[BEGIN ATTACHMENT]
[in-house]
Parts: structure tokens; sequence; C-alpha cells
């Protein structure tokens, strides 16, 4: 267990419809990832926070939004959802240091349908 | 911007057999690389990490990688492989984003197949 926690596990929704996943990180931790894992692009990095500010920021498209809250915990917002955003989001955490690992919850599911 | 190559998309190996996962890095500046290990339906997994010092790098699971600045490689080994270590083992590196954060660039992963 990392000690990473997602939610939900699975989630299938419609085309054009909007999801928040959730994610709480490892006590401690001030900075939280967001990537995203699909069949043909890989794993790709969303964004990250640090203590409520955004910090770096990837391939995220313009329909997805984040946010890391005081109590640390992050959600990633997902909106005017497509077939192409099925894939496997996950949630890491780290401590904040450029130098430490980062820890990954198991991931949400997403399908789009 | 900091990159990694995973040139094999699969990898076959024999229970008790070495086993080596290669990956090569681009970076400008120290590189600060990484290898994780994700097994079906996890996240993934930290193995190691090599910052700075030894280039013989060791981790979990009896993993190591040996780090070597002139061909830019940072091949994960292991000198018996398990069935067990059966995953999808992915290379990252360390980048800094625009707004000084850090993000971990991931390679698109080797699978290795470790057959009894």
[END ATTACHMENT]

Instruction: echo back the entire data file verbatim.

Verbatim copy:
[in-house]
Parts: structure tokens; sequence; C-alpha cells
């Protein structure tokens, strides 16, 4: 267990419809990832926070939004959802240091349908 | 911007057999690389990490990688492989984003197949 926690596990929704996943990180931790894992692009990095500010920021498209809250915990917002955003989001955490690992919850599911 | 190559998309190996996962890095500046290990339906997994010092790098699971600045490689080994270590083992590196954060660039992963 990392000690990473997602939610939900699975989630299938419609085309054009909007999801928040959730994610709480490892006590401690001030900075939280967001990537995203699909069949043909890989794993790709969303964004990250640090203590409520955004910090770096990837391939995220313009329909997805984040946010890391005081109590640390992050959600990633997902909106005017497509077939192409099925894939496997996950949630890491780290401590904040450029130098430490980062820890990954198991991931949400997403399908789009 | 900091990159990694995973040139094999699969990898076959024999229970008790070495086993080596290669990956090569681009970076400008120290590189600060990484290898994780994700097994079906996890996240993934930290193995190691090599910052700075030894280039013989060791981790979990009896993993190591040996780090070597002139061909830019940072091949994960292991000198018996398990069935067990059966995953999808992915290379990252360390980048800094625009707004000084850090993000971990991931390679698109080797699978290795470790057959009894």